Review 560 : Autarkh – Form in Motion – English

Autarkh has a terrific start!

Created in 2020 by Michel Nienhuis (vocals/guitar, Our Oceans) after Dodecahedron’s disband, the project slowly gets shape with David Luiten (vocals/guitar), Tijnn Verbruggen (synthesizers/drums programming) and Joris Bonis (synthesizers/arrangements), giving birth to Form in Motion, its first album.

The first contact with this “Contemporary Extreme Metal”, aside of the complex and futuristic artwork by Manuel Tinnemans, is made with Primitive Constructs, a worrying introduction that slowly gets closer before unleashing Turbulence. We feel that despite the raw violence the band spreads, everything is well planned, whether it is riffs, wild howlings or those modern-sounding hits. Influences come from Prog to Industrial, from Death to AvantGarde, but everything is made to serve this violent sound that offers very strange parts coming from Electronic music. Same feeling for Cyclic Terror, a quite technical song that doesn’t hesitate to totally break the rhythm to explode in our face, allowing the vocalist spread his creative madness and its raging insanity. Soft break with Impasse, a very short song with catchy percussions and dark ambience before listening to the heavy and groovy Introspectrum, a seizing and scary song. Riffs are entailing, but seems to be infused with ice-cold tones, a visceral blackness and a rage which is hard to contain.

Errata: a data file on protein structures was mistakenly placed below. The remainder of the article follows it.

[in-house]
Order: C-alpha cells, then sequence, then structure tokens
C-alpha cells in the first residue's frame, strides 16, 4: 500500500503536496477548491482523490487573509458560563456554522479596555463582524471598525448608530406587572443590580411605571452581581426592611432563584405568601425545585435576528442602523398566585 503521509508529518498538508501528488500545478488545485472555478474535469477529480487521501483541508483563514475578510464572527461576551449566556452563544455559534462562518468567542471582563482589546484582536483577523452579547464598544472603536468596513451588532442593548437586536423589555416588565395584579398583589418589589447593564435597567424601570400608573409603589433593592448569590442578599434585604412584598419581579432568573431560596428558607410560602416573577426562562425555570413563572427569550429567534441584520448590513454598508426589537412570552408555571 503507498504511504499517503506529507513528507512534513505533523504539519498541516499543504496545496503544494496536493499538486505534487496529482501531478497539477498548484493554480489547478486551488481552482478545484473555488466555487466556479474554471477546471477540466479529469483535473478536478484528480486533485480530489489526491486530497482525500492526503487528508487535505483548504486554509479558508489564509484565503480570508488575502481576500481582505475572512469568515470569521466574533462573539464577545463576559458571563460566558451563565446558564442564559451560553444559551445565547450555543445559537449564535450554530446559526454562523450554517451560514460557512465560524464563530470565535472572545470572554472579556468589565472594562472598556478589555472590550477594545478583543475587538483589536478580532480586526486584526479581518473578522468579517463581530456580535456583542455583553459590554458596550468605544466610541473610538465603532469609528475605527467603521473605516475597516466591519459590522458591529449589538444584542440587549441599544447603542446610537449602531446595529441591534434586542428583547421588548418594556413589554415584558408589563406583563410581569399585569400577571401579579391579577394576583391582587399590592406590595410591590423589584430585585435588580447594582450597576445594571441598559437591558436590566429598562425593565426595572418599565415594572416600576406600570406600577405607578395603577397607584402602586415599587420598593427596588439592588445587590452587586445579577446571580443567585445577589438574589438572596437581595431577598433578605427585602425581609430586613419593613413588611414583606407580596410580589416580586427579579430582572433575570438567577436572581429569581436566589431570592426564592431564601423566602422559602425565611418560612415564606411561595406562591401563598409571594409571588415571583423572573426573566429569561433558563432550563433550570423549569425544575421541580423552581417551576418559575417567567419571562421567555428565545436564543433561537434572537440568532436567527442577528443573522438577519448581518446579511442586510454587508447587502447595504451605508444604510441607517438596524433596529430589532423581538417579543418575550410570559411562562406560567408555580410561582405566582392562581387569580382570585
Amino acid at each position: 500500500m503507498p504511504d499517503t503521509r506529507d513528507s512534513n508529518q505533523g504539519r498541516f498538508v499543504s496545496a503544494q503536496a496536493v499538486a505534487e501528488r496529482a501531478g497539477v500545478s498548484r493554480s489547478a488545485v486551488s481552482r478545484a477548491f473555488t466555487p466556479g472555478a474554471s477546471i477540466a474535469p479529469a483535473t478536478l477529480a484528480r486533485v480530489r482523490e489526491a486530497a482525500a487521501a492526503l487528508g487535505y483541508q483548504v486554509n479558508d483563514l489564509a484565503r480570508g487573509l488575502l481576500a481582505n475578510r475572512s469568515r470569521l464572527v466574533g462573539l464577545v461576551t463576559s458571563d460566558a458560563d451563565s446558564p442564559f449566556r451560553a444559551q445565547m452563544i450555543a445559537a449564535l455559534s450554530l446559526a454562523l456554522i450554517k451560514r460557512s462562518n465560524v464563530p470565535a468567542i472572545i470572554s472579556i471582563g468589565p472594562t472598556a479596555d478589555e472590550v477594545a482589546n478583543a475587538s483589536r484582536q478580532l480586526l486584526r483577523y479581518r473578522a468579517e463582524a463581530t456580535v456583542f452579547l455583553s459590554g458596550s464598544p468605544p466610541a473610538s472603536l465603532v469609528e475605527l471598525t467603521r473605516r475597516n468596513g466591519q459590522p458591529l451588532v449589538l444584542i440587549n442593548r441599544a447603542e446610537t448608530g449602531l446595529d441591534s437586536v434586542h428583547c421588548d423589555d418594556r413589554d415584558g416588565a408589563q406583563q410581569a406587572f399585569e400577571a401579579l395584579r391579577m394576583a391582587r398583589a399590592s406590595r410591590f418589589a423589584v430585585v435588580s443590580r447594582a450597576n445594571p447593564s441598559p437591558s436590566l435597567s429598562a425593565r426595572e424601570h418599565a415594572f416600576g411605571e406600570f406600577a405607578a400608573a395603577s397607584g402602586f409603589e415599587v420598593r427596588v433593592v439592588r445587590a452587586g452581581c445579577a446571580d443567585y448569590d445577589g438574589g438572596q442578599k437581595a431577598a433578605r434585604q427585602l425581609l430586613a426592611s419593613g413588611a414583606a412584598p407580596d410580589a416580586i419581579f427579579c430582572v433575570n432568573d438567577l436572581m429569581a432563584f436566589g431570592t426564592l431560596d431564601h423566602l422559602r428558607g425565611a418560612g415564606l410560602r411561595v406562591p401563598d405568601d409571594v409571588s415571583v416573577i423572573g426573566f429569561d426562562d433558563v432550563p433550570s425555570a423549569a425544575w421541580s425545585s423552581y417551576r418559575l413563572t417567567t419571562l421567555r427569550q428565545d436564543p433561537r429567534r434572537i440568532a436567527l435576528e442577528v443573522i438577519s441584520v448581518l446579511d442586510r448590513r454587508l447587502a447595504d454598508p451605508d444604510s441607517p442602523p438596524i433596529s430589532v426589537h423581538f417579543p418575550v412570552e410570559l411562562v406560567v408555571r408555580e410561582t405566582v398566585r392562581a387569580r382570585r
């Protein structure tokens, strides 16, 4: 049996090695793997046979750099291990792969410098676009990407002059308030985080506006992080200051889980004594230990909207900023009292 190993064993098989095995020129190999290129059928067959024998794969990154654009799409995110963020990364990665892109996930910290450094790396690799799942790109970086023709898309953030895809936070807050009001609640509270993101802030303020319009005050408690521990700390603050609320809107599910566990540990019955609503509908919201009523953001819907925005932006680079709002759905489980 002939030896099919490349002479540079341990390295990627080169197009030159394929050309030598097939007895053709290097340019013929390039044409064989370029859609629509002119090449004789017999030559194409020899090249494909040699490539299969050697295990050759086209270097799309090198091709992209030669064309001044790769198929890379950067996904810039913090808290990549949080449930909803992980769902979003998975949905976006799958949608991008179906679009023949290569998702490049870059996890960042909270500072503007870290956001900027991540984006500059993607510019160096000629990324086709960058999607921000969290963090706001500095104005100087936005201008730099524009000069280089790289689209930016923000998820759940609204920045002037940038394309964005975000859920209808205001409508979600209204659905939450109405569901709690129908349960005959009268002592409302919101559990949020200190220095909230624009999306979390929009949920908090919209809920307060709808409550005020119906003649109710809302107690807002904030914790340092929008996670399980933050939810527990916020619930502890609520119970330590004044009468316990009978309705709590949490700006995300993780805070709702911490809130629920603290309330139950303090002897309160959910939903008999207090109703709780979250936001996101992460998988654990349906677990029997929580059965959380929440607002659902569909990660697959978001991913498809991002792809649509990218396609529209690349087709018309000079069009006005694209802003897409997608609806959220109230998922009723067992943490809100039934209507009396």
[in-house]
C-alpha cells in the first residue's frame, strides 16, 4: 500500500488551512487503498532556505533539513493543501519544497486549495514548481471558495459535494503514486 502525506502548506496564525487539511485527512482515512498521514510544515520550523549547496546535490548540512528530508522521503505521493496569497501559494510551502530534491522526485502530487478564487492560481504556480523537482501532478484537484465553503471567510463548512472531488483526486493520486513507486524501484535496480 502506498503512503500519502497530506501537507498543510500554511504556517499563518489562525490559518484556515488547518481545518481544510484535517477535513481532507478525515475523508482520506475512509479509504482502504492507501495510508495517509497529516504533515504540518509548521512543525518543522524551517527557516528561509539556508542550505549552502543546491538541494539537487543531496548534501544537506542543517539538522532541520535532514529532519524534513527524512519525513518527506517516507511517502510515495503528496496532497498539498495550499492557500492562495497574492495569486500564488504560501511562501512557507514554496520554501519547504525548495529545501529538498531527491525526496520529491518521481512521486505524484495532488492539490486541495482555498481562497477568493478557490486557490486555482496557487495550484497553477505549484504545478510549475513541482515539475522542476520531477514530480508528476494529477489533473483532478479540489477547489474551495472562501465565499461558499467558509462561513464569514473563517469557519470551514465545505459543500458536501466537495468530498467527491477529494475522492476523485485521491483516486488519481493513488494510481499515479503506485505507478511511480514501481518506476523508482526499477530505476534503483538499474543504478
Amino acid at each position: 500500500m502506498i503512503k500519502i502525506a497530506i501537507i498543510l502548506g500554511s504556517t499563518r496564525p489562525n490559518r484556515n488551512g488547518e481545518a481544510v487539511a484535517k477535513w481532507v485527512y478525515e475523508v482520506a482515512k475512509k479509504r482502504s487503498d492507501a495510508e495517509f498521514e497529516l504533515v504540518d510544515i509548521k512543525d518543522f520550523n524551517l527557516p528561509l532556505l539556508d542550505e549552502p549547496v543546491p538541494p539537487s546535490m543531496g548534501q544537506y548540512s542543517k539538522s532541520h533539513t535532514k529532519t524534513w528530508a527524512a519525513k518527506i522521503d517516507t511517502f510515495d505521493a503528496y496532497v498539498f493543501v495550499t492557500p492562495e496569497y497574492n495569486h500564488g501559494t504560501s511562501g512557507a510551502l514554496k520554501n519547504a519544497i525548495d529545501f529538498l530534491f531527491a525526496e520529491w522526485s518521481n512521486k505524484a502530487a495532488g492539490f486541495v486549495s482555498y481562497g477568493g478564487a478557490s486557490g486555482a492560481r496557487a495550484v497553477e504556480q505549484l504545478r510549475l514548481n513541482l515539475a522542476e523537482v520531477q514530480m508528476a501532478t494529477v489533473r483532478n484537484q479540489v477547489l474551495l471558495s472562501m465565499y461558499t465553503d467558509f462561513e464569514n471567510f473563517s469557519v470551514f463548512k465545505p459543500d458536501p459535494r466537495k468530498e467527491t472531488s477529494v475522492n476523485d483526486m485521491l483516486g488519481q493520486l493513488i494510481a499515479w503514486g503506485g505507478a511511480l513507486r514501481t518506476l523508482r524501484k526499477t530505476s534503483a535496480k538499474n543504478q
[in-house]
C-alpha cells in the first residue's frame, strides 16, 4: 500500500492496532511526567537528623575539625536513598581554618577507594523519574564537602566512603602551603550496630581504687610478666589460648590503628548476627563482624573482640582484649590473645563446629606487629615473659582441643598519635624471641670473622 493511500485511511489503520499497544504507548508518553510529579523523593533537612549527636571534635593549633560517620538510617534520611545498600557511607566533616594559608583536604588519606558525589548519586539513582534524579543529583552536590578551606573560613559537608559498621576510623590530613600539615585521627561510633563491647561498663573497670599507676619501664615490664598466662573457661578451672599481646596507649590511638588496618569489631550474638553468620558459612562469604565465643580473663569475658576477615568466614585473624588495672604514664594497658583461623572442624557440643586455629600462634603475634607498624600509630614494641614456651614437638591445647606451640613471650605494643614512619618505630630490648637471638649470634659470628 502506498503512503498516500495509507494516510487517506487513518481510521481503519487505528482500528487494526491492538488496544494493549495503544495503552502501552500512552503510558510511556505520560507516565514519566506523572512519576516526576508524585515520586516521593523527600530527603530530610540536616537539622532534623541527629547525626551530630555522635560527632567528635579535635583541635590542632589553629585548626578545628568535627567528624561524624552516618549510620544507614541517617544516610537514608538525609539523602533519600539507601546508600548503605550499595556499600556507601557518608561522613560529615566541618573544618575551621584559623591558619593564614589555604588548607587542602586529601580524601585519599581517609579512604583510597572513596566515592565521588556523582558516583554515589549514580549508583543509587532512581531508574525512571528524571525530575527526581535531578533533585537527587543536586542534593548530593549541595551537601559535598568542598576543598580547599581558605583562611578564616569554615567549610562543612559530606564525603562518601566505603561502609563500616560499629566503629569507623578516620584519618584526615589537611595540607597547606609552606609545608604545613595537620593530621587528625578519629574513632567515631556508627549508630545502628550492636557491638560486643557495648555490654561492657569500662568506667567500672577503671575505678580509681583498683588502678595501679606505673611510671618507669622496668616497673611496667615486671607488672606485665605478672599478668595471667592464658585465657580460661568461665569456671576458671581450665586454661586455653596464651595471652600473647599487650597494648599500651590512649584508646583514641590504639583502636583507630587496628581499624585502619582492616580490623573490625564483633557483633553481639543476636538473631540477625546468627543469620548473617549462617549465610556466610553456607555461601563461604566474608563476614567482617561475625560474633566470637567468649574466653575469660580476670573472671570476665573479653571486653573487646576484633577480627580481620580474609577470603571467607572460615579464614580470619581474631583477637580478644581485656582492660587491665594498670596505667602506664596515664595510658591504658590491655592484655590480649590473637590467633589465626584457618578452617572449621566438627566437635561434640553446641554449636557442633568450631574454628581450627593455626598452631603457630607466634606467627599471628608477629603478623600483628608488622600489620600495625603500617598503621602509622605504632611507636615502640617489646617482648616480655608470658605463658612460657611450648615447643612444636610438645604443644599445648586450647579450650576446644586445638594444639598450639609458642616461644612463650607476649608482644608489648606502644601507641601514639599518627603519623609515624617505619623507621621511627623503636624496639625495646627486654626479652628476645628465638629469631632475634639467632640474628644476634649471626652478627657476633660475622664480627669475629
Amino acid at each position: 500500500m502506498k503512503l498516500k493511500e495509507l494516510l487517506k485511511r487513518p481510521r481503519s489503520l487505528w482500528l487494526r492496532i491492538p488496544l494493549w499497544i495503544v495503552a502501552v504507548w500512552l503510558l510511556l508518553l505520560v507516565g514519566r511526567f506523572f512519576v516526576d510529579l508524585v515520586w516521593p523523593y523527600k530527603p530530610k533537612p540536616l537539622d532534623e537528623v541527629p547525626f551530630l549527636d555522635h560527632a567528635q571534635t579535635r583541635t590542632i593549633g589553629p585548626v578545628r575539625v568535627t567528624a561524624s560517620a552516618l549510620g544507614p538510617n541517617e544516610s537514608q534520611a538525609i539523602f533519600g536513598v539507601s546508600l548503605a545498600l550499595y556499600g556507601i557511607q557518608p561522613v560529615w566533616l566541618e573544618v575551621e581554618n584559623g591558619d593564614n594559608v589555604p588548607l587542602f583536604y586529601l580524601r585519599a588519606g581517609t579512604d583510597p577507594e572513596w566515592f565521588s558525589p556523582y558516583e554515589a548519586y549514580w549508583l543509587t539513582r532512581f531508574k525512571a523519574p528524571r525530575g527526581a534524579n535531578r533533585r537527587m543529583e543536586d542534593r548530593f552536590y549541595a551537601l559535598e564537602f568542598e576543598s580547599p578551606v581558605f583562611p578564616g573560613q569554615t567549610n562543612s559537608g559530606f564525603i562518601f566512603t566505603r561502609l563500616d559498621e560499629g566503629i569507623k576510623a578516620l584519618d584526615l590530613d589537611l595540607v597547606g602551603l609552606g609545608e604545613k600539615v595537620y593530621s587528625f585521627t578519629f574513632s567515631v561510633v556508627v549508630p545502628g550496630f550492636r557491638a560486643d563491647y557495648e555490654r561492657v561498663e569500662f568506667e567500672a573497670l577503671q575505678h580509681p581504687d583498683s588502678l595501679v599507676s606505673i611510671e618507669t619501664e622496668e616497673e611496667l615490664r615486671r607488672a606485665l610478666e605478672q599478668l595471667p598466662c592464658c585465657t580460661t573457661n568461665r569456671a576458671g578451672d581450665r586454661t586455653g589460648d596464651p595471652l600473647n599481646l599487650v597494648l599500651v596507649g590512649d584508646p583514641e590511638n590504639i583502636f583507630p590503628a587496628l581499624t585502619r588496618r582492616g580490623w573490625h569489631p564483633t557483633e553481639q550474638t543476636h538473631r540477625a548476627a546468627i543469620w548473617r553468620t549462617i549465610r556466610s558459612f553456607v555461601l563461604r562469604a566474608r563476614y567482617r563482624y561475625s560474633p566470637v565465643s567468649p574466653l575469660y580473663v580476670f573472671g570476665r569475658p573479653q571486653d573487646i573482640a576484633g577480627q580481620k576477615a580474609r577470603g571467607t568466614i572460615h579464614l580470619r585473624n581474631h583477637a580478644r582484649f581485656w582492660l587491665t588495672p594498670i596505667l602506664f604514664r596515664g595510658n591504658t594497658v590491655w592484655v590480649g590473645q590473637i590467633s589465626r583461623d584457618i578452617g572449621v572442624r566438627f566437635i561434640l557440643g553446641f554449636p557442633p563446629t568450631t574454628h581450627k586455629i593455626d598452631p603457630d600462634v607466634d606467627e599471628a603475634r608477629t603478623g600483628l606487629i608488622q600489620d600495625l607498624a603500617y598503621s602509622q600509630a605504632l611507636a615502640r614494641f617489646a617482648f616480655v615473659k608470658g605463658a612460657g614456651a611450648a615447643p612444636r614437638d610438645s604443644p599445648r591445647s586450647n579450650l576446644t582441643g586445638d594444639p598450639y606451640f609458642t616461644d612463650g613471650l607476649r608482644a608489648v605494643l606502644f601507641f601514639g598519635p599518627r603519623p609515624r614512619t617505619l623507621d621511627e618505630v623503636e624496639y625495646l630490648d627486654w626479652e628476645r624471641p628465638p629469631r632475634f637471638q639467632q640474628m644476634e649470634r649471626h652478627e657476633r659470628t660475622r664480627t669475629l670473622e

The long Lost To Sight reconnects with an apocalyptic ambience, warlike hits covered by modern effects and a rhythmic that can explode at every moment while the singer plays with his large vocal range. The song is still quite calm, like Metacognition, an instrumental composition that throws us in the depths of our mind before Clouded Aura. The song melts this viscerality, this rage, some heavy sounds, an infernal fastness and heady motivating effects. The alternance between all those elements make this heterogen melting an unstable but fascinating substance, just like Alignement, an ice-cold and airy song. The band obviously doesn’t forget heavy and crushing parts, but the outcome is quite heady until the final that introduces us to Zeit ist nur eine Illusion, the final instrumental song. It seems like the band’s universe exploded, and we walk through the ruins to get out the album.

Autarkh is a complex project, that doesn’t hesitate to draw from a large range of sounds to  achieve its ends. Form in Motion is an ice-cold but rich, catchy but strange album that makes us expect the unexpected. 


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